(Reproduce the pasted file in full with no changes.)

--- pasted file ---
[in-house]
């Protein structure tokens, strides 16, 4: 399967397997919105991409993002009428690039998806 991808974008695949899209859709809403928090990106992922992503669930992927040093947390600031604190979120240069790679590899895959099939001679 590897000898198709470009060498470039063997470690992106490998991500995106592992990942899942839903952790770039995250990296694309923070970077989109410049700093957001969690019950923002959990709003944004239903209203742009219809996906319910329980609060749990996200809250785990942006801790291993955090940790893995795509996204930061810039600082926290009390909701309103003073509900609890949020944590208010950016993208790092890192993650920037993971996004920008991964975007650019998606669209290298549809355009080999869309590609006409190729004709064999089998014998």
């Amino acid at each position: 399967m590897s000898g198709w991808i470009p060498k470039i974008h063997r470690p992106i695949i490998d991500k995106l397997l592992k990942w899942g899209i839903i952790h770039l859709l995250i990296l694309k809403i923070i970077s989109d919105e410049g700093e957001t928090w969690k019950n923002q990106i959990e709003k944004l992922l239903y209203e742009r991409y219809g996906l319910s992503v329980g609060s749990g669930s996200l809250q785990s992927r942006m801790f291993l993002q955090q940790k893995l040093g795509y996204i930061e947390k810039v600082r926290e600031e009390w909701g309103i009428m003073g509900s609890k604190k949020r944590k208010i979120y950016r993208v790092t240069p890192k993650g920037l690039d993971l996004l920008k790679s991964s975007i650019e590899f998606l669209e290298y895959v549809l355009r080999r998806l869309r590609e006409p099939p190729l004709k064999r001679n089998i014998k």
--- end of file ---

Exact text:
[in-house]
């Protein structure tokens, strides 16, 4: 399967397997919105991409993002009428690039998806 991808974008695949899209859709809403928090990106992922992503669930992927040093947390600031604190979120240069790679590899895959099939001679 590897000898198709470009060498470039063997470690992106490998991500995106592992990942899942839903952790770039995250990296694309923070970077989109410049700093957001969690019950923002959990709003944004239903209203742009219809996906319910329980609060749990996200809250785990942006801790291993955090940790893995795509996204930061810039600082926290009390909701309103003073509900609890949020944590208010950016993208790092890192993650920037993971996004920008991964975007650019998606669209290298549809355009080999869309590609006409190729004709064999089998014998």
């Amino acid at each position: 399967m590897s000898g198709w991808i470009p060498k470039i974008h063997r470690p992106i695949i490998d991500k995106l397997l592992k990942w899942g899209i839903i952790h770039l859709l995250i990296l694309k809403i923070i970077s989109d919105e410049g700093e957001t928090w969690k019950n923002q990106i959990e709003k944004l992922l239903y209203e742009r991409y219809g996906l319910s992503v329980g609060s749990g669930s996200l809250q785990s992927r942006m801790f291993l993002q955090q940790k893995l040093g795509y996204i930061e947390k810039v600082r926290e600031e009390w909701g309103i009428m003073g509900s609890k604190k949020r944590k208010i979120y950016r993208v790092t240069p890192k993650g920037l690039d993971l996004l920008k790679s991964s975007i650019e590899f998606l669209e290298y895959v549809l355009r080999r998806l869309r590609e006409p099939p190729l004709k064999r001679n089998i014998k």